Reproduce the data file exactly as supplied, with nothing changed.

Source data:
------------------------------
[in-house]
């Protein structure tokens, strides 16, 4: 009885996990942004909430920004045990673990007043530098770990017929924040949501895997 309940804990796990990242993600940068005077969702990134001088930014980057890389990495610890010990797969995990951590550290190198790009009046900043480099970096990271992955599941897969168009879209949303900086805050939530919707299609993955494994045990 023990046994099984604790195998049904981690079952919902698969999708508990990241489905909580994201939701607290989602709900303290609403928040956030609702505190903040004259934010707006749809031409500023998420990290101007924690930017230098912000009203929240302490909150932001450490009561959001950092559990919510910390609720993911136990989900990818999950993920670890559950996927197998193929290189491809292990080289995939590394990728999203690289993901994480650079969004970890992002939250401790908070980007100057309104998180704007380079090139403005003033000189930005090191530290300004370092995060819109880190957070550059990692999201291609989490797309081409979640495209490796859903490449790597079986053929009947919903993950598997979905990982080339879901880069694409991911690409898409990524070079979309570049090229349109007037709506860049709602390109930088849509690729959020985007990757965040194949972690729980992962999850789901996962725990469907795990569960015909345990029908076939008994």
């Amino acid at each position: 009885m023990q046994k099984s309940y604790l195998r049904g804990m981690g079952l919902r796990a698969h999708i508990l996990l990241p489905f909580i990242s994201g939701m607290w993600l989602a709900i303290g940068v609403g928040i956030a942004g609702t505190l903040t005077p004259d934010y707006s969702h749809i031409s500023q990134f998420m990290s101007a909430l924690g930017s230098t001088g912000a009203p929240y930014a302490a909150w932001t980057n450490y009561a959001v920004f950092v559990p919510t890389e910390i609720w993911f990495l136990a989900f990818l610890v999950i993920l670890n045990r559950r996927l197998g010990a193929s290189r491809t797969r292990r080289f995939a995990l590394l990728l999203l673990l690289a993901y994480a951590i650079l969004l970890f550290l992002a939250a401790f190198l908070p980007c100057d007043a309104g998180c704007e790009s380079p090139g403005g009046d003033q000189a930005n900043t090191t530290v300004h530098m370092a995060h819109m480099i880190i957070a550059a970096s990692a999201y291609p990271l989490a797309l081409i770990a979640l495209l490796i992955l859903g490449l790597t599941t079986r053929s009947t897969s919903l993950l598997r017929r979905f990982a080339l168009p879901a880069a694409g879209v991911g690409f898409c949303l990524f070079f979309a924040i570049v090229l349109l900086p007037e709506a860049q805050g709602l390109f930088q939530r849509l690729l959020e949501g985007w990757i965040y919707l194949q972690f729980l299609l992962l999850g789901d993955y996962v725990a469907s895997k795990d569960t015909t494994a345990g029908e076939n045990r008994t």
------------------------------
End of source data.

[in-house]
């Protein structure tokens, strides 16, 4: 009885996990942004909430920004045990673990007043530098770990017929924040949501895997 309940804990796990990242993600940068005077969702990134001088930014980057890389990495610890010990797969995990951590550290190198790009009046900043480099970096990271992955599941897969168009879209949303900086805050939530919707299609993955494994045990 023990046994099984604790195998049904981690079952919902698969999708508990990241489905909580994201939701607290989602709900303290609403928040956030609702505190903040004259934010707006749809031409500023998420990290101007924690930017230098912000009203929240302490909150932001450490009561959001950092559990919510910390609720993911136990989900990818999950993920670890559950996927197998193929290189491809292990080289995939590394990728999203690289993901994480650079969004970890992002939250401790908070980007100057309104998180704007380079090139403005003033000189930005090191530290300004370092995060819109880190957070550059990692999201291609989490797309081409979640495209490796859903490449790597079986053929009947919903993950598997979905990982080339879901880069694409991911690409898409990524070079979309570049090229349109007037709506860049709602390109930088849509690729959020985007990757965040194949972690729980992962999850789901996962725990469907795990569960015909345990029908076939008994």
């Amino acid at each position: 009885m023990q046994k099984s309940y604790l195998r049904g804990m981690g079952l919902r796990a698969h999708i508990l996990l990241p489905f909580i990242s994201g939701m607290w993600l989602a709900i303290g940068v609403g928040i956030a942004g609702t505190l903040t005077p004259d934010y707006s969702h749809i031409s500023q990134f998420m990290s101007a909430l924690g930017s230098t001088g912000a009203p929240y930014a302490a909150w932001t980057n450490y009561a959001v920004f950092v559990p919510t890389e910390i609720w993911f990495l136990a989900f990818l610890v999950i993920l670890n045990r559950r996927l197998g010990a193929s290189r491809t797969r292990r080289f995939a995990l590394l990728l999203l673990l690289a993901y994480a951590i650079l969004l970890f550290l992002a939250a401790f190198l908070p980007c100057d007043a309104g998180c704007e790009s380079p090139g403005g009046d003033q000189a930005n900043t090191t530290v300004h530098m370092a995060h819109m480099i880190i957070a550059a970096s990692a999201y291609p990271l989490a797309l081409i770990a979640l495209l490796i992955l859903g490449l790597t599941t079986r053929s009947t897969s919903l993950l598997r017929r979905f990982a080339l168009p879901a880069a694409g879209v991911g690409f898409c949303l990524f070079f979309a924040i570049v090229l349109l900086p007037e709506a860049q805050g709602l390109f930088q939530r849509l690729l959020e949501g985007w990757i965040y919707l194949q972690f729980l299609l992962l999850g789901d993955y996962v725990a469907s895997k795990d569960t015909t494994a345990g029908e076939n045990r008994t």